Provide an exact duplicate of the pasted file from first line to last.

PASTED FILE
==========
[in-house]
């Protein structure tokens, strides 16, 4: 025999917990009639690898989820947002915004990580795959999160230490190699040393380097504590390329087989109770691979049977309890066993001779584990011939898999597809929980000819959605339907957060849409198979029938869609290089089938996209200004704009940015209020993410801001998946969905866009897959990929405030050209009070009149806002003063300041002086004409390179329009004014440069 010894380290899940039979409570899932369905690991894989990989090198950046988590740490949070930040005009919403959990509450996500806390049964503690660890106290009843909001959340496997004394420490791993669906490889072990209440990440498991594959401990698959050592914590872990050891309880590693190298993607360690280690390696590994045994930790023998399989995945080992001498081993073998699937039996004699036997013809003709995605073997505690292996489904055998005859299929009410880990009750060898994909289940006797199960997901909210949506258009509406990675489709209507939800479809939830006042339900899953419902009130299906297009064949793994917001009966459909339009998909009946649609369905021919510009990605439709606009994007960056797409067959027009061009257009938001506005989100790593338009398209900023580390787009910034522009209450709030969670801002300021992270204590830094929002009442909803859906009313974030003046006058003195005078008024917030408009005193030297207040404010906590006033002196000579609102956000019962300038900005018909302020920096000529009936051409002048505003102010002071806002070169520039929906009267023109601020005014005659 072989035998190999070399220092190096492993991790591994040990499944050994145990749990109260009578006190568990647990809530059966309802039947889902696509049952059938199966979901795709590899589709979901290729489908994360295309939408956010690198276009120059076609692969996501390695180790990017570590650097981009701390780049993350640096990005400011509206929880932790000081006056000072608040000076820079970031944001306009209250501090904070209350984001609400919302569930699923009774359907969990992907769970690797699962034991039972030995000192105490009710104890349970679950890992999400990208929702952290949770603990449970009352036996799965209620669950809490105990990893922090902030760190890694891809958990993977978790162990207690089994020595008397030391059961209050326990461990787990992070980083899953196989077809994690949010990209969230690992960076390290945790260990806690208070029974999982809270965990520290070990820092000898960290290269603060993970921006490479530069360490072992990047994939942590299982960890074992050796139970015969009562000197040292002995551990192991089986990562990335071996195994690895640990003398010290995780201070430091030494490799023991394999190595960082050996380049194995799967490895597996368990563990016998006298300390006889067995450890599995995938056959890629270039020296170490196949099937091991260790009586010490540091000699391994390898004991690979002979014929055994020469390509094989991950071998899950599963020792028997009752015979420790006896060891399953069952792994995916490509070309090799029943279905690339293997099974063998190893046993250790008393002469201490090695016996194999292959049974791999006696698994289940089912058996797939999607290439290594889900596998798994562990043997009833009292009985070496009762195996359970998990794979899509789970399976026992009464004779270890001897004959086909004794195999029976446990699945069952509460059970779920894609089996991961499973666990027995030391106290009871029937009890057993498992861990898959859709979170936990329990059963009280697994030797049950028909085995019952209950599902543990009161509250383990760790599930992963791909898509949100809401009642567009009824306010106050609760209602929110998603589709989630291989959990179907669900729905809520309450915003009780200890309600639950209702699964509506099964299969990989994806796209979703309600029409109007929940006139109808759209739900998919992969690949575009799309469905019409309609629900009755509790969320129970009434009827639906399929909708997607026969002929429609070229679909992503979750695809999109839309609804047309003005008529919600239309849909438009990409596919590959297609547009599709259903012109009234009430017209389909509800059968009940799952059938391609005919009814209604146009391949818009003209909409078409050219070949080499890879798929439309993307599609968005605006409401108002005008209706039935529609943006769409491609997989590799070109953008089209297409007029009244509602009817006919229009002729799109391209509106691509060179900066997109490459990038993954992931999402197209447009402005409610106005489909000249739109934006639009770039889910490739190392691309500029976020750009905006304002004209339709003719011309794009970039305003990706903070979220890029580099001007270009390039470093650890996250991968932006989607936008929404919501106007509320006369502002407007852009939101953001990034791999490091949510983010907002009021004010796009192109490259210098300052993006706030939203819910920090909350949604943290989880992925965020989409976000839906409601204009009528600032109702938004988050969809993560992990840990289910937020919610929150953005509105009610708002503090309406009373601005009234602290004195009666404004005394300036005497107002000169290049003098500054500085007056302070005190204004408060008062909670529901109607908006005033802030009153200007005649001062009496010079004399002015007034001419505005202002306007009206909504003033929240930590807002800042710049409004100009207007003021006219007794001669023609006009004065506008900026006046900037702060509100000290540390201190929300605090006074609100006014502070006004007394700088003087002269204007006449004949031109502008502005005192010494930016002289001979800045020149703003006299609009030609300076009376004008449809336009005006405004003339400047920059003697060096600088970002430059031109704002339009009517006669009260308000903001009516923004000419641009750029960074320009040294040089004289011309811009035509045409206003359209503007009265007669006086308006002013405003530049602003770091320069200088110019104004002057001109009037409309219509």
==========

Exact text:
[in-house]
């Protein structure tokens, strides 16, 4: 025999917990009639690898989820947002915004990580795959999160230490190699040393380097504590390329087989109770691979049977309890066993001779584990011939898999597809929980000819959605339907957060849409198979029938869609290089089938996209200004704009940015209020993410801001998946969905866009897959990929405030050209009070009149806002003063300041002086004409390179329009004014440069 010894380290899940039979409570899932369905690991894989990989090198950046988590740490949070930040005009919403959990509450996500806390049964503690660890106290009843909001959340496997004394420490791993669906490889072990209440990440498991594959401990698959050592914590872990050891309880590693190298993607360690280690390696590994045994930790023998399989995945080992001498081993073998699937039996004699036997013809003709995605073997505690292996489904055998005859299929009410880990009750060898994909289940006797199960997901909210949506258009509406990675489709209507939800479809939830006042339900899953419902009130299906297009064949793994917001009966459909339009998909009946649609369905021919510009990605439709606009994007960056797409067959027009061009257009938001506005989100790593338009398209900023580390787009910034522009209450709030969670801002300021992270204590830094929002009442909803859906009313974030003046006058003195005078008024917030408009005193030297207040404010906590006033002196000579609102956000019962300038900005018909302020920096000529009936051409002048505003102010002071806002070169520039929906009267023109601020005014005659 072989035998190999070399220092190096492993991790591994040990499944050994145990749990109260009578006190568990647990809530059966309802039947889902696509049952059938199966979901795709590899589709979901290729489908994360295309939408956010690198276009120059076609692969996501390695180790990017570590650097981009701390780049993350640096990005400011509206929880932790000081006056000072608040000076820079970031944001306009209250501090904070209350984001609400919302569930699923009774359907969990992907769970690797699962034991039972030995000192105490009710104890349970679950890992999400990208929702952290949770603990449970009352036996799965209620669950809490105990990893922090902030760190890694891809958990993977978790162990207690089994020595008397030391059961209050326990461990787990992070980083899953196989077809994690949010990209969230690992960076390290945790260990806690208070029974999982809270965990520290070990820092000898960290290269603060993970921006490479530069360490072992990047994939942590299982960890074992050796139970015969009562000197040292002995551990192991089986990562990335071996195994690895640990003398010290995780201070430091030494490799023991394999190595960082050996380049194995799967490895597996368990563990016998006298300390006889067995450890599995995938056959890629270039020296170490196949099937091991260790009586010490540091000699391994390898004991690979002979014929055994020469390509094989991950071998899950599963020792028997009752015979420790006896060891399953069952792994995916490509070309090799029943279905690339293997099974063998190893046993250790008393002469201490090695016996194999292959049974791999006696698994289940089912058996797939999607290439290594889900596998798994562990043997009833009292009985070496009762195996359970998990794979899509789970399976026992009464004779270890001897004959086909004794195999029976446990699945069952509460059970779920894609089996991961499973666990027995030391106290009871029937009890057993498992861990898959859709979170936990329990059963009280697994030797049950028909085995019952209950599902543990009161509250383990760790599930992963791909898509949100809401009642567009009824306010106050609760209602929110998603589709989630291989959990179907669900729905809520309450915003009780200890309600639950209702699964509506099964299969990989994806796209979703309600029409109007929940006139109808759209739900998919992969690949575009799309469905019409309609629900009755509790969320129970009434009827639906399929909708997607026969002929429609070229679909992503979750695809999109839309609804047309003005008529919600239309849909438009990409596919590959297609547009599709259903012109009234009430017209389909509800059968009940799952059938391609005919009814209604146009391949818009003209909409078409050219070949080499890879798929439309993307599609968005605006409401108002005008209706039935529609943006769409491609997989590799070109953008089209297409007029009244509602009817006919229009002729799109391209509106691509060179900066997109490459990038993954992931999402197209447009402005409610106005489909000249739109934006639009770039889910490739190392691309500029976020750009905006304002004209339709003719011309794009970039305003990706903070979220890029580099001007270009390039470093650890996250991968932006989607936008929404919501106007509320006369502002407007852009939101953001990034791999490091949510983010907002009021004010796009192109490259210098300052993006706030939203819910920090909350949604943290989880992925965020989409976000839906409601204009009528600032109702938004988050969809993560992990840990289910937020919610929150953005509105009610708002503090309406009373601005009234602290004195009666404004005394300036005497107002000169290049003098500054500085007056302070005190204004408060008062909670529901109607908006005033802030009153200007005649001062009496010079004399002015007034001419505005202002306007009206909504003033929240930590807002800042710049409004100009207007003021006219007794001669023609006009004065506008900026006046900037702060509100000290540390201190929300605090006074609100006014502070006004007394700088003087002269204007006449004949031109502008502005005192010494930016002289001979800045020149703003006299609009030609300076009376004008449809336009005006405004003339400047920059003697060096600088970002430059031109704002339009009517006669009260308000903001009516923004000419641009750029960074320009040294040089004289011309811009035509045409206003359209503007009265007669006086308006002013405003530049602003770091320069200088110019104004002057001109009037409309219509």